http://www.ci.austin.tx.us/growgreen/lawncare.htm
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Why have a lawn?
I grew up in the '50's and '60's in suburbs where people were obsessed with their lawns; their mania seemed a colossal waste of time, energy and money. (In those days environmental concerns were essentially non-existent)
If I wanted a big flawless expanse of grass around me, I'd live on a golf course.
I have grass growing around my house, but nobody would call it a lawn, not with moss, violets, English daisies, weeds and other interesting plants mixed in with it. A vast swatch of monoculture lawn is a sea of boredom, IMHO.
A perfect lawn would be nearly impossible without the use of herbicides or a large crew of weed pullers willing to spend their weekends and summers crouched over the crabgrass and purslane.
J. Del Col
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snipped-for-privacy@mail.ab.edu says...

It was there when we bought the house, and lawns are a nice place for kids to play! I personally don't care if there are some weeds in the grass, but I would like it to be thick and healthy, and I am in the process of trying to deprogram my husband from the perfect lawn syndrome, which is why I'm looking for organic ways of making the lawn look better.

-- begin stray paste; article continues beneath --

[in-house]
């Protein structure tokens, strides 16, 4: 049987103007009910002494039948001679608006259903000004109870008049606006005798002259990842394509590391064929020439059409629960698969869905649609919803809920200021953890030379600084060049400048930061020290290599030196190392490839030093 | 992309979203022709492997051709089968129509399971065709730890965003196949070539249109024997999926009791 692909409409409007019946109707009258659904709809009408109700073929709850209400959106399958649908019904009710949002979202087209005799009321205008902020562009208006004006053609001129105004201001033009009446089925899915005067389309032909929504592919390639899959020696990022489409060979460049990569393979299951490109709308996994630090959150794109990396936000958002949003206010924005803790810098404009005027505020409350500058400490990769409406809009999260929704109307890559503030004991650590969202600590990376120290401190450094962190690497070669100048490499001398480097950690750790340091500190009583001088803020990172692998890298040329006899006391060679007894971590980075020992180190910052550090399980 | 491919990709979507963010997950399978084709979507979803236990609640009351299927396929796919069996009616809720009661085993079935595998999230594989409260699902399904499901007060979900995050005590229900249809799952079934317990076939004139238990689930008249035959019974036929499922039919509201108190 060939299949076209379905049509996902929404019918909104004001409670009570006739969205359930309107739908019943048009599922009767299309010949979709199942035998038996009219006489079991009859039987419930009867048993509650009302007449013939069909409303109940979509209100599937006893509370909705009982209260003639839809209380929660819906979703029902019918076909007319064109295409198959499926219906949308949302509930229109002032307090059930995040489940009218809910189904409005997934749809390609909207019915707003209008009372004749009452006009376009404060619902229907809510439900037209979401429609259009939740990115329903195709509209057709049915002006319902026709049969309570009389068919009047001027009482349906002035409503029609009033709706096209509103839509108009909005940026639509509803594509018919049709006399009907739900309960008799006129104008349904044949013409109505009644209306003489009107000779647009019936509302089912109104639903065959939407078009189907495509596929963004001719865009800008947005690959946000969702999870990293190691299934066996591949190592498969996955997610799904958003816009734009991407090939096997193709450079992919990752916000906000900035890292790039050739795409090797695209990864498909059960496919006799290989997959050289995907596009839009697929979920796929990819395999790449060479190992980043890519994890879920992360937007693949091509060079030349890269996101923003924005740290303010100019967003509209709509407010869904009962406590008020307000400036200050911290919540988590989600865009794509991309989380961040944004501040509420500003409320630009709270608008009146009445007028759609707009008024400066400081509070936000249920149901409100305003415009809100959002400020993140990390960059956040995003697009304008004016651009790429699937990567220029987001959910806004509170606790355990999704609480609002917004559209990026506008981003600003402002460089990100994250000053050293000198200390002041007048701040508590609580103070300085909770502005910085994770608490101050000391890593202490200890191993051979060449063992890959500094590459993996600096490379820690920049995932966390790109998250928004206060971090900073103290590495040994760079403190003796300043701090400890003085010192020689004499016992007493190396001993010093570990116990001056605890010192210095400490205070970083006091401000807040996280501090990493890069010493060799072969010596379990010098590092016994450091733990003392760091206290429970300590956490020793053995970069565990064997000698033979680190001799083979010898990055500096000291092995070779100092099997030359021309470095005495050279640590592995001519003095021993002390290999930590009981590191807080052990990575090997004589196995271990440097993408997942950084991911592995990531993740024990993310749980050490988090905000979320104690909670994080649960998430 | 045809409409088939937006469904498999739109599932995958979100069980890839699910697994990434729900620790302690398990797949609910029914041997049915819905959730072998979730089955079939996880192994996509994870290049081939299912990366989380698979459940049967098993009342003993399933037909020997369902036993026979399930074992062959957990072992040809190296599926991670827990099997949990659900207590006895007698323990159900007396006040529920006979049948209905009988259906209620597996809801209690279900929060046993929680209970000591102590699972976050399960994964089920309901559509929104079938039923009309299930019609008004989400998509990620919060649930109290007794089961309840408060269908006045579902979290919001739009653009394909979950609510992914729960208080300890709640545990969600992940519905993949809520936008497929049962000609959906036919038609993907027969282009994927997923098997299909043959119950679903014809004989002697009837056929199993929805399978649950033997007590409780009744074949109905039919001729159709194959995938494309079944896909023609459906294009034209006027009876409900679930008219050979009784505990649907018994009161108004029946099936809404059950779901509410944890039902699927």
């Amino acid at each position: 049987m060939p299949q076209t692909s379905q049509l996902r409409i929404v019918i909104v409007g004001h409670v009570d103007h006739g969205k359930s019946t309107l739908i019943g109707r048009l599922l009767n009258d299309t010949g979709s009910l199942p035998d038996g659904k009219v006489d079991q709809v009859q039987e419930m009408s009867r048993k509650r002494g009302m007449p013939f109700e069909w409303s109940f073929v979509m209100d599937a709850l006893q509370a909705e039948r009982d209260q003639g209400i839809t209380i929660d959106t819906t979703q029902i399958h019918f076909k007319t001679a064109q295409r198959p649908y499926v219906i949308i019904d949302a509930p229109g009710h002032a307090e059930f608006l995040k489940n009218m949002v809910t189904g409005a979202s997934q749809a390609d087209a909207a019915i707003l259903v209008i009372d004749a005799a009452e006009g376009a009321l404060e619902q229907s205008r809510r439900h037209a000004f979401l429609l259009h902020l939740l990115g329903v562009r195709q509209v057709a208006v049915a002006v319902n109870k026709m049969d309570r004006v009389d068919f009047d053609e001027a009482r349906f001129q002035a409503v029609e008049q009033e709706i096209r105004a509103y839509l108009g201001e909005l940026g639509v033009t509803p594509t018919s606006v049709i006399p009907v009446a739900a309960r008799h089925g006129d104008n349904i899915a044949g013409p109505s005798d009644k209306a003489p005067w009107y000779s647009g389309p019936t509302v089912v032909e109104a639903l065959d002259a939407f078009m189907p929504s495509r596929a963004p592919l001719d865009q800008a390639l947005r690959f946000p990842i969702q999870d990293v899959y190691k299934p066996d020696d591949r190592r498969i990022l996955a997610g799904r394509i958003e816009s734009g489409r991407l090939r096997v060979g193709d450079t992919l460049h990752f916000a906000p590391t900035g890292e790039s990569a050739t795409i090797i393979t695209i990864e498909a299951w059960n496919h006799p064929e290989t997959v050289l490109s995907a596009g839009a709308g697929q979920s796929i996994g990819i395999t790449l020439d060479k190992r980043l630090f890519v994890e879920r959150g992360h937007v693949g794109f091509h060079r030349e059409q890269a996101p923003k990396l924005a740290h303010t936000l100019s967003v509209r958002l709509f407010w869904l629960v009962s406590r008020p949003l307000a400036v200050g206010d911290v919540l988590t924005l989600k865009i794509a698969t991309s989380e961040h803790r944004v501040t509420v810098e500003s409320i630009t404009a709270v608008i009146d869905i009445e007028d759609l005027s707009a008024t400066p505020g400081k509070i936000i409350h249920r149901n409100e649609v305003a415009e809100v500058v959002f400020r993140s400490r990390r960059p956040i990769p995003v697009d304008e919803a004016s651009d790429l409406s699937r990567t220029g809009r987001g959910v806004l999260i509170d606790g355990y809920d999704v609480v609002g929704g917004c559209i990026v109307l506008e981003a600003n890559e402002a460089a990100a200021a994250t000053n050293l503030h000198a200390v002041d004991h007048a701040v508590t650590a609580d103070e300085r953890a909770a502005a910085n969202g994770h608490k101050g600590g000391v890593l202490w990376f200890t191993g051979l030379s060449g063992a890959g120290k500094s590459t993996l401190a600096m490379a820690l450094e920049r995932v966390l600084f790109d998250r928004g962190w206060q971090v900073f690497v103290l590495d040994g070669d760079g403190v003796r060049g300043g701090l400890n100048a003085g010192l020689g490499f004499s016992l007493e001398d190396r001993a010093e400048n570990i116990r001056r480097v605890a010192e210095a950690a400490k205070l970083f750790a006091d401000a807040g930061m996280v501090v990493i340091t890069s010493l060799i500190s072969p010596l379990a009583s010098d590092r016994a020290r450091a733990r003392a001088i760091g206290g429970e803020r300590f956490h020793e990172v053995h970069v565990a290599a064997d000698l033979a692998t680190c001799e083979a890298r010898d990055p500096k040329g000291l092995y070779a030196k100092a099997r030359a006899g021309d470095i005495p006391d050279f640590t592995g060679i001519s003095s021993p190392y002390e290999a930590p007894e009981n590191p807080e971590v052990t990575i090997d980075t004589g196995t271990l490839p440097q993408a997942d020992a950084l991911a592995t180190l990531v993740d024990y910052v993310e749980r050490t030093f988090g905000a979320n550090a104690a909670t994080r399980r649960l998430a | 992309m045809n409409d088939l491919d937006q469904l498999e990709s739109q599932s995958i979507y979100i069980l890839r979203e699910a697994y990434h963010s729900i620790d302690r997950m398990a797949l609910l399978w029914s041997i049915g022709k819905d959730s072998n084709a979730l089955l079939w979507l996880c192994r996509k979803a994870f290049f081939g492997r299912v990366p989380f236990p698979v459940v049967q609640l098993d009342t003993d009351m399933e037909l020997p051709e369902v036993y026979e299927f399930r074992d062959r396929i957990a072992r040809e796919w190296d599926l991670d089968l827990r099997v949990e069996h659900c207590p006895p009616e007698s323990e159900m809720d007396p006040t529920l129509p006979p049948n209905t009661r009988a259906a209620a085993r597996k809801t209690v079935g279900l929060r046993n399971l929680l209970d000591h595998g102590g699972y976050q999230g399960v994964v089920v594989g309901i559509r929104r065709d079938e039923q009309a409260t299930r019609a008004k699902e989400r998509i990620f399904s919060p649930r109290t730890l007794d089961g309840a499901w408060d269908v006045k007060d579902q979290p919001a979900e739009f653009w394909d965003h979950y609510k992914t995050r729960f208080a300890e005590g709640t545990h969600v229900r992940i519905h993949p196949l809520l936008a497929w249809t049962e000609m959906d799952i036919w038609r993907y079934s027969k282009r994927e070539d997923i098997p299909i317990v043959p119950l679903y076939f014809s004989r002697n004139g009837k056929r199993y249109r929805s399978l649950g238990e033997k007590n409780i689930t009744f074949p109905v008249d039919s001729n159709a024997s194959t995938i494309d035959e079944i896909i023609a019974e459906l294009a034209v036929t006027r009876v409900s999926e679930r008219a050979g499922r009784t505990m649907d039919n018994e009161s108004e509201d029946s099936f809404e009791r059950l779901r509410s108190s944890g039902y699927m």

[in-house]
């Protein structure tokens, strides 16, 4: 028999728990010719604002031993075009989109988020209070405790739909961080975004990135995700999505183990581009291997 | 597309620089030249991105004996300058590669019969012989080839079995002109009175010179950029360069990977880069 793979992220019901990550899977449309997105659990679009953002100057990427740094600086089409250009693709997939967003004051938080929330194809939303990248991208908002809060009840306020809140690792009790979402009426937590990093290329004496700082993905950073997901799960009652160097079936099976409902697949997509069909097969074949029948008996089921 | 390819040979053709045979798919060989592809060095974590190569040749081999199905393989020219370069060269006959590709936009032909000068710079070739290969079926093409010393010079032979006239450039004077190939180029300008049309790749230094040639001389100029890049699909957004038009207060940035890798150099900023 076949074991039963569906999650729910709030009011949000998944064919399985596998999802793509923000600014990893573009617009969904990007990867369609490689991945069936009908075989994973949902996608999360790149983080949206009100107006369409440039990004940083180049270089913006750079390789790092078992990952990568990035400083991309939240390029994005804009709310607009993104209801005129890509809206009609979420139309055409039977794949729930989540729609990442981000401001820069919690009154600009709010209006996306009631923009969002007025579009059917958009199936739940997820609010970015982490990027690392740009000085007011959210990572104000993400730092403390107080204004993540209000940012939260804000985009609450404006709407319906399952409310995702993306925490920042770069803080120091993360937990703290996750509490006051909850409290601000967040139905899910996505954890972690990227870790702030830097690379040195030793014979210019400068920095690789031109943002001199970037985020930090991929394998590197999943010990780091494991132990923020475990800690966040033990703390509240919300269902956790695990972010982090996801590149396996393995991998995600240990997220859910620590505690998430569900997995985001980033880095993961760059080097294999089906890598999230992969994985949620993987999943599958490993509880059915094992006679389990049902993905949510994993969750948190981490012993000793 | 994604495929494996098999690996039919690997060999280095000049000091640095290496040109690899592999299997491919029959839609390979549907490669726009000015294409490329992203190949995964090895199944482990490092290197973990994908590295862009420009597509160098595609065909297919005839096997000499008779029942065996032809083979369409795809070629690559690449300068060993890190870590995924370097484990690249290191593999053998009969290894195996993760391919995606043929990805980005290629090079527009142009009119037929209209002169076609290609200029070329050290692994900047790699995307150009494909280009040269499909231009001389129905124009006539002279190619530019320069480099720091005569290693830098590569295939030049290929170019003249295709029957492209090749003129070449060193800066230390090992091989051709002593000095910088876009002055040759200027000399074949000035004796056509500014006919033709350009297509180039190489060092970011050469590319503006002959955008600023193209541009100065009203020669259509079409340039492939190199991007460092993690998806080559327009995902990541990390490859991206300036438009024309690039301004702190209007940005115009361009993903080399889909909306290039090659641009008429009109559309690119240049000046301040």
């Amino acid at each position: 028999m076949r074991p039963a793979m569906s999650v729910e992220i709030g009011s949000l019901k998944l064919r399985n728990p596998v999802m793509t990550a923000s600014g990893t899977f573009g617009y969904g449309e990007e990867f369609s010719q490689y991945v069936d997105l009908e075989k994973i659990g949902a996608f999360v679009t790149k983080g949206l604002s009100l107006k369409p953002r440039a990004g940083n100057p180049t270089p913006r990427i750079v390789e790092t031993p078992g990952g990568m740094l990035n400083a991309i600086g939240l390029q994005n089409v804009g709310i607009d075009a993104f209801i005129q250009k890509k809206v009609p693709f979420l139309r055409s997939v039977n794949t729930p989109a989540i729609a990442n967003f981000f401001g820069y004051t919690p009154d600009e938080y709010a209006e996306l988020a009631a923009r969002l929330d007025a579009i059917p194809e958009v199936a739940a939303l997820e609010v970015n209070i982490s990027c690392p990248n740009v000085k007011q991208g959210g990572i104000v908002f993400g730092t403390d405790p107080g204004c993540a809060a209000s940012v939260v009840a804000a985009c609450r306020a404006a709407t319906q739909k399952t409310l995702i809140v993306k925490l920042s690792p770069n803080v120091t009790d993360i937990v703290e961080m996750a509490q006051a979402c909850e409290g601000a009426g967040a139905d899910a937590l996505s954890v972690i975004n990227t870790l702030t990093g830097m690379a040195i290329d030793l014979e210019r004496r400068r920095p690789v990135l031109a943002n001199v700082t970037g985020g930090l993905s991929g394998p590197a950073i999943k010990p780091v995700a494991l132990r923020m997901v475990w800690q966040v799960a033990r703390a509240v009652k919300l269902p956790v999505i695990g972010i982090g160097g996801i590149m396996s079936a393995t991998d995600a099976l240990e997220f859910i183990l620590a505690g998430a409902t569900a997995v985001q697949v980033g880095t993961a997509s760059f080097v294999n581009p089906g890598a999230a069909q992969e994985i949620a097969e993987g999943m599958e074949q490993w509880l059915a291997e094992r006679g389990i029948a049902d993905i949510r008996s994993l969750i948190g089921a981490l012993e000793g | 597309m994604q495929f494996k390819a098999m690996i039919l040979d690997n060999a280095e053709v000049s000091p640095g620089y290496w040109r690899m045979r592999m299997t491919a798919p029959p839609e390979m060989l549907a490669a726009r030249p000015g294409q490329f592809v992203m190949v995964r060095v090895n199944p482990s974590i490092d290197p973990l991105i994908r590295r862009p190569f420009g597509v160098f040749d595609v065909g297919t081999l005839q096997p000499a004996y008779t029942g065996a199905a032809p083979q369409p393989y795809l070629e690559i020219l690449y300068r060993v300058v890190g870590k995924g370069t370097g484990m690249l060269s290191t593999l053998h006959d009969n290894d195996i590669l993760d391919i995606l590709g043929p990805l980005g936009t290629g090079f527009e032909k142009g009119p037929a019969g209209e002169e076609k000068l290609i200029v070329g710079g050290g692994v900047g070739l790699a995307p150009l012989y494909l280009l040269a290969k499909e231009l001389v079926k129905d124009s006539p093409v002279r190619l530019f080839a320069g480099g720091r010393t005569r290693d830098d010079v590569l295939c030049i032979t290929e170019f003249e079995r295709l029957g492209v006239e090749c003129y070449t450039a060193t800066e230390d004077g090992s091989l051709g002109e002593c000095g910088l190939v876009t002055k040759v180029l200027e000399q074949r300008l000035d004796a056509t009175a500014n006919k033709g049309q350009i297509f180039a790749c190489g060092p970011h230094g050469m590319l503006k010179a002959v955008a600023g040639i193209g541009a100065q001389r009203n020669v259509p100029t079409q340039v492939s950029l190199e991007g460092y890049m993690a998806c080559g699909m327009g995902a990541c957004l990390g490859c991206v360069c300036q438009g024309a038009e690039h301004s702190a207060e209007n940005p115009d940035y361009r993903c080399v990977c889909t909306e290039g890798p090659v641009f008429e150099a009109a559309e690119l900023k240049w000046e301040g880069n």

-kim

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That's how I feel, too. My neighbors can attest to the fact that I'm on my knees a lot weeding the lawn. The weeds still win. I put a thin layer of compost on every so often for fertilizer. My husband mows (I wish he'd mow a little higher, but I can't complain too much because he does it. If I complain a lot, he'll make me do it). I have a huge problem with using herbicides, so I use handtools. I don't like inorganic fertilizers, so I use compost. The lawn isn't perfect, but it's livable and I don't have to worry so much if my 8 month old gets a handful in her mouth (I try not to let her, but sometimes I'm just not fast enough).
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I have these beautiful yellow flowers all over my lawn. ;) Honestly I have grown to appreciate the beauty of dandelions.
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So far, I've been fighting the burrs. They are not fun to step on with bare feet! Dandelions will come later.
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Kim E. wrote:

I recently received a brochure in the mail from a company called Lawn Dog, offering an organic lawn-care service. I figure I'll at least let them make a presentation.
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Here are my suggestions:
Spread a thin layer of compost. This can pretty much be done any time of the year, and as little as once a year.
Use something like corn gluten meal as a preemergant in early spring before seeds start to germinate (I've never tried this, maybe others can offer advice?) Hand pull what weeds do come up.
Mow high, it should keep weed seeds in shade, so they don't come up. Oh, and use a mulching mower, so you are not taking nutrients from the lawn. (This means you will need to mow often)